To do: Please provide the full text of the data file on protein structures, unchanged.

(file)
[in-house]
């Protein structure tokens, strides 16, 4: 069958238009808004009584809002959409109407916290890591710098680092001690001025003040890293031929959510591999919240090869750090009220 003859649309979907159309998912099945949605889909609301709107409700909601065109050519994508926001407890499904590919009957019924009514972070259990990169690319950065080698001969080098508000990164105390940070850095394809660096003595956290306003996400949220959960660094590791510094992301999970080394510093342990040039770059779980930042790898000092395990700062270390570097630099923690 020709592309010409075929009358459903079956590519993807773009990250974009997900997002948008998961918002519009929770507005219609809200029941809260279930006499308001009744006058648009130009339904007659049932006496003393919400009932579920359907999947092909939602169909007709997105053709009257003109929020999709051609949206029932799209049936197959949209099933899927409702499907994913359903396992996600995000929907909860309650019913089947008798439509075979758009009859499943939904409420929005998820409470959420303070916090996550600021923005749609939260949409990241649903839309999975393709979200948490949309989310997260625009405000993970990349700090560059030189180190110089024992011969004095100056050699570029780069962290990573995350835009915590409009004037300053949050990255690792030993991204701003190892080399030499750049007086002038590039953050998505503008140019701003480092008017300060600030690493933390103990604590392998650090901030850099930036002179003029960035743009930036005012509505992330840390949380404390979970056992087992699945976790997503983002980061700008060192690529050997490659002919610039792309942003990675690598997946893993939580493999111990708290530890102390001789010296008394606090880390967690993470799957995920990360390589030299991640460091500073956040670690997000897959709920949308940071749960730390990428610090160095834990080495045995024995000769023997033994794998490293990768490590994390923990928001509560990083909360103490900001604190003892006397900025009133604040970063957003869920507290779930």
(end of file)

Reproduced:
[in-house]
């Protein structure tokens, strides 16, 4: 069958238009808004009584809002959409109407916290890591710098680092001690001025003040890293031929959510591999919240090869750090009220 003859649309979907159309998912099945949605889909609301709107409700909601065109050519994508926001407890499904590919009957019924009514972070259990990169690319950065080698001969080098508000990164105390940070850095394809660096003595956290306003996400949220959960660094590791510094992301999970080394510093342990040039770059779980930042790898000092395990700062270390570097630099923690 020709592309010409075929009358459903079956590519993807773009990250974009997900997002948008998961918002519009929770507005219609809200029941809260279930006499308001009744006058648009130009339904007659049932006496003393919400009932579920359907999947092909939602169909007709997105053709009257003109929020999709051609949206029932799209049936197959949209099933899927409702499907994913359903396992996600995000929907909860309650019913089947008798439509075979758009009859499943939904409420929005998820409470959420303070916090996550600021923005749609939260949409990241649903839309999975393709979200948490949309989310997260625009405000993970990349700090560059030189180190110089024992011969004095100056050699570029780069962290990573995350835009915590409009004037300053949050990255690792030993991204701003190892080399030499750049007086002038590039953050998505503008140019701003480092008017300060600030690493933390103990604590392998650090901030850099930036002179003029960035743009930036005012509505992330840390949380404390979970056992087992699945976790997503983002980061700008060192690529050997490659002919610039792309942003990675690598997946893993939580493999111990708290530890102390001789010296008394606090880390967690993470799957995920990360390589030299991640460091500073956040670690997000897959709920949308940071749960730390990428610090160095834990080495045995024995000769023997033994794998490293990768490590994390923990928001509560990083909360103490900001604190003892006397900025009133604040970063957003869920507290779930």